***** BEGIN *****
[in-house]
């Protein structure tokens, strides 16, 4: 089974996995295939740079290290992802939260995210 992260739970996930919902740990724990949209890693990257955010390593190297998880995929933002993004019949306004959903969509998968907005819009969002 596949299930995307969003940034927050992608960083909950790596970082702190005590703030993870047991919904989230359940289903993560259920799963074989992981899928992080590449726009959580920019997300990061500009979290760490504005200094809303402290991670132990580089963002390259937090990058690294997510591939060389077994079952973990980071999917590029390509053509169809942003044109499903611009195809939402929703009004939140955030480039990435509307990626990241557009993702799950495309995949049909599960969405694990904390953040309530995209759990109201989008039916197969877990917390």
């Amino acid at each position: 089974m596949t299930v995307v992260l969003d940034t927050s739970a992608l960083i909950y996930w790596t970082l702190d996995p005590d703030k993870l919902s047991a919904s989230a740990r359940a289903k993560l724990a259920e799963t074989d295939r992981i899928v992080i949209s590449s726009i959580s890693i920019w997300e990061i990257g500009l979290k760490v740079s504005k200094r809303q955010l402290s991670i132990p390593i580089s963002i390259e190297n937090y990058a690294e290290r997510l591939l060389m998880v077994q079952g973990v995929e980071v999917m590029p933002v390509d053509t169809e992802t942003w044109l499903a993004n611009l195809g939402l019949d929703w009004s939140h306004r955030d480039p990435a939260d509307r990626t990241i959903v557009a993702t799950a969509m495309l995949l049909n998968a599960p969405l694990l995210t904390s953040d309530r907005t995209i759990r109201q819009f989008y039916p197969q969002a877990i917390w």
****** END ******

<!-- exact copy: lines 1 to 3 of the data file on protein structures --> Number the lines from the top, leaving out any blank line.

[in-house]
């Protein structure tokens, strides 16, 4: 089974996995295939740079290290992802939260995210 992260739970996930919902740990724990949209890693990257955010390593190297998880995929933002993004019949306004959903969509998968907005819009969002 596949299930995307969003940034927050992608960083909950790596970082702190005590703030993870047991919904989230359940289903993560259920799963074989992981899928992080590449726009959580920019997300990061500009979290760490504005200094809303402290991670132990580089963002390259937090990058690294997510591939060389077994079952973990980071999917590029390509053509169809942003044109499903611009195809939402929703009004939140955030480039990435509307990626990241557009993702799950495309995949049909599960969405694990904390953040309530995209759990109201989008039916197969877990917390």
């Amino acid at each position: 089974m596949t299930v995307v992260l969003d940034t927050s739970a992608l960083i909950y996930w790596t970082l702190d996995p005590d703030k993870l919902s047991a919904s989230a740990r359940a289903k993560l724990a259920e799963t074989d295939r992981i899928v992080i949209s590449s726009i959580s890693i920019w997300e990061i990257g500009l979290k760490v740079s504005k200094r809303q955010l402290s991670i132990p390593i580089s963002i390259e190297n937090y990058a690294e290290r997510l591939l060389m998880v077994q079952g973990v995929e980071v999917m590029p933002v390509d053509t169809e992802t942003w044109l499903a993004n611009l195809g939402l019949d929703w009004s939140h306004r955030d480039p990435a939260d509307r990626t990241i959903v557009a993702t799950a969509m495309l995949l049909n998968a599960p969405l694990l995210t904390s953040d309530r907005t995209i759990r109201q819009f989008y039916p197969q969002a877990i917390w």